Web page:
* History - From the first game in 1989 to the latest incarnation for the next-gen consoles, this book explores the rich and colorful history of the game. * Celebrity Call Outs — Celebrities and NFL players will sound off on their connection to the Madden NFL franchise and what the game means to them. * Madden Challenge Coverage - Full coverage of the world-wide contest that pits the best Madden players and pretenders against each other for bragging rights and a $100,000 cash prize. * World class photos — Featuring photography from leading news outlets coupled with exclusive shots from the developers’ personal archives.
Internationally renowned media and literature scholars, social scientists, game designers and artists explore the cultural potential of computer games in this rich anthology, which introduces the latest approaches in the central fields of game studies and provides an extensive survey of contemporary game culture.
Many climatic extremes around the globe, such as severe droughts and floods, can be attributed to the periodic warming of the equatorial Pacific sea surface, termed the El Niño or Southern Oscillation (ENSO). Advances in our understanding of ENSO, in which Edward Sarachik and Mark Cane have been key participants, have led to marked improvements in our ability to predict its development months or seasons, allowing adaptation to global impacts. The book introduces basic concepts and builds to more detailed theoretical treatments. Chapters on the structure and dynamics of the tropical ocean and atmosphere place ENSO in a broader observational and theoretical context. Chapters on ENSO prediction, past and future, and impacts introduce broader implications of the phenomenon. This book provides an introduction to all aspects of this most important mode of global climate variability, for research workers and students of all levels in climate science, oceanography and related fields.
This book is concerned with recent experimental and theoretical work dealing with phenomena created by the transient dipoles and polarizabilities produced by intermolecular interactions. The for mer produce absorption from the microwave to the optical regions of the spectrum and the latter produce Rayleigh and Raman scattering; such absorption and scattering would be absent without collisions. Static properties, such as dielectric constant, refractive index, and Kerr effect, also exhibit the effects of induced dipoles and polarizabilities. The first observation of an infrared absorption spectrum pro duced by the collisions of molecules which ordinarily do not have an allowed dipole transition was reported in 1949 (Crawford, Welsh, and Locke). The first observation of depolarized Rayleigh spectra due to collisions in atomic gases appeared in 1968 (McTague and Birnbaum). However, it was not until 1977 that the first conference dealing with collision-induced phenomena was organized by J. D. Poll at the University of Guelph. This conference was mainly concerned with studies of collision-induced absorption in gases. Light scat tering received more attention at the second meeting of the colli sion-induced community in 1978, at the E. Fermi Summer School on "Intermolecular Spectroscopy and Dynamical Properties of Dense Sys tems," organized by J. Van Kranendonk. However, the emphasis was still on collision-induced absorption in compressed gases, although some work on liquids, solid H , and related subjects such as ro 2 tational relaxation was included. The third induced phenomena con ference, organized by F.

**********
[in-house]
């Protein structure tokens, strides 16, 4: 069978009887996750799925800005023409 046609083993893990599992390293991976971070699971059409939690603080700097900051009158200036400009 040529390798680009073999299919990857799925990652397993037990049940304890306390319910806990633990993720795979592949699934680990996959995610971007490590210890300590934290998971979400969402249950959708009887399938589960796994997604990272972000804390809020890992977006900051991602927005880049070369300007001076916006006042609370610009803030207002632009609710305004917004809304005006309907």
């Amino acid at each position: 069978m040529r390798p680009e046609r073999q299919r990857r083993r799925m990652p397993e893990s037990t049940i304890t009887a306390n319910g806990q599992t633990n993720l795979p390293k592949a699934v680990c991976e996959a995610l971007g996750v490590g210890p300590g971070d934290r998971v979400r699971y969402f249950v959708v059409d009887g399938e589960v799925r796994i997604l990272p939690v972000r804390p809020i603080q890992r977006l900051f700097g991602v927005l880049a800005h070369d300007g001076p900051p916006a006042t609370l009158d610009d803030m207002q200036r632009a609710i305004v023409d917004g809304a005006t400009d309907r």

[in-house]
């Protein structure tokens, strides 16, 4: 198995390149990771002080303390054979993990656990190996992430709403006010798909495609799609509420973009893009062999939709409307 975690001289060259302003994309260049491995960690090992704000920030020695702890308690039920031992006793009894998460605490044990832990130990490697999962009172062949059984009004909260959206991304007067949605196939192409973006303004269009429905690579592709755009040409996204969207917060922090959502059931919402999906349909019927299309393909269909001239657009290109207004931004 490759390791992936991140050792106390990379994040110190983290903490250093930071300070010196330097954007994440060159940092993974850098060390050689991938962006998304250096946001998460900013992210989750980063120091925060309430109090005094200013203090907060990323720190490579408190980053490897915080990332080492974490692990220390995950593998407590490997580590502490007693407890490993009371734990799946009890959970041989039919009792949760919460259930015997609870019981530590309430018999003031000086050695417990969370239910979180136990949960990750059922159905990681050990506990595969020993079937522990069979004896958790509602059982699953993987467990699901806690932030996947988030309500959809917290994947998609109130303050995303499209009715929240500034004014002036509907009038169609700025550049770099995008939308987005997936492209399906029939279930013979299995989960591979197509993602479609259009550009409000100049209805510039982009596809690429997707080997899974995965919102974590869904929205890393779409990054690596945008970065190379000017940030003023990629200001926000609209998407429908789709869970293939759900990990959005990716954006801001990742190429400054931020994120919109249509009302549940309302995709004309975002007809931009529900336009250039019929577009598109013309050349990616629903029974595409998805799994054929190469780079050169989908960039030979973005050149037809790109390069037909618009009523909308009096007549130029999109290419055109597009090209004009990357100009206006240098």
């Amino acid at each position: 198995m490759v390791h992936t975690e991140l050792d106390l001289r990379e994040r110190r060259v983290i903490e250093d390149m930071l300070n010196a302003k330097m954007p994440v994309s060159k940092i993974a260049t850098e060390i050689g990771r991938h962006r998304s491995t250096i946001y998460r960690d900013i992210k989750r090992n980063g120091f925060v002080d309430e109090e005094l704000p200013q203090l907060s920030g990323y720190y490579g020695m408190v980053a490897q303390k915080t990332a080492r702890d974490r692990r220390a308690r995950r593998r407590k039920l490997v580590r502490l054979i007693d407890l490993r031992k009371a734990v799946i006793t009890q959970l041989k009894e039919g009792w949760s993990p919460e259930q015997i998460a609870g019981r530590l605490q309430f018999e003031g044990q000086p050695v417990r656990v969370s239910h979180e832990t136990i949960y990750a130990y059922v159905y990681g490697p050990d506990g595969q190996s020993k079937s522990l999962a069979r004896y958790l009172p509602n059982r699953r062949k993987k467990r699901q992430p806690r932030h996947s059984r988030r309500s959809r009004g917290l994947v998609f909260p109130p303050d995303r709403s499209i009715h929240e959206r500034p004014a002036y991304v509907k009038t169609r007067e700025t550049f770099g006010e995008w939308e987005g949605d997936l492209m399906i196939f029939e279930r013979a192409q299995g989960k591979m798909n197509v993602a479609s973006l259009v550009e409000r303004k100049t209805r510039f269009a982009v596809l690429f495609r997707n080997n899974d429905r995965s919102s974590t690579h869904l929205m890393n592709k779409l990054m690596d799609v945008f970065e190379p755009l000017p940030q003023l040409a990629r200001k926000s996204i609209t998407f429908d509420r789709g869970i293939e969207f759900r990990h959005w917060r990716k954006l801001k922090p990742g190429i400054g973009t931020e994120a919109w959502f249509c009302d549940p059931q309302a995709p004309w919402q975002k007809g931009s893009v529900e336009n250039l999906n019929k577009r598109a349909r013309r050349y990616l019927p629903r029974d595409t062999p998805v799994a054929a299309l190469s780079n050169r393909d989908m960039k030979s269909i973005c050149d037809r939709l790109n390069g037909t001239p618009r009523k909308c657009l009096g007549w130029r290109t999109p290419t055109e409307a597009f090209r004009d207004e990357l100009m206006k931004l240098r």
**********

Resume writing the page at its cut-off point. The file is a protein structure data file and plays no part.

Suicide is undoubtedly a worldwide major challenge for the public health. It is estimated that more than 150,000 persons in Europe die as a result of suicide every year and in several European countries suicide represents the principal cause of death among young people aged 14–25 years. It is true that suicide is a complex (and yet not fully understood) phenomenon and may be determined by the interaction between various factors, such as neurobiology, personal and familiar history, stressful events, sociocultural environment, etc. The suicide is always a plague for the population at risk and one of the most disgraceful events for a human being. Moreover, it implies a lot of pain often shared by the relatives and persons who are close to suicide subjects. Furthermore, it has been widely demonstrated that the loss of a subject due to suicide may be one of the most distressing events that may occur in mental health professionals resulting in several negative consequences, such as burnout, development of psychiatric symptoms and lower quality of life and work productivity. All considered, it is clear that the suicide prevention is a worldwide priority and every effort should be made in order to improve the early recognition of imminent suicide, manage suicidal subjects, and strengthen suicide prevention strategies. In our opinion, the first step of prevention is the improvement of knowledge in the field: this was the aim of this present special issue on Frontiers in Psychiatry. In this special issue, several papers have contributed to the suicide knowledge from several viewpoints and we hope that this will contribute to improve and disseminate knowledge on this topic.
Synthesizes the results of experiments using invertebrate, vertebrate and primate model systems to explore the biological processes that mediate behavioural and affective responses to stress. Examines cellular and neural mechanisms in fear conditioning, biological processes and neural systems.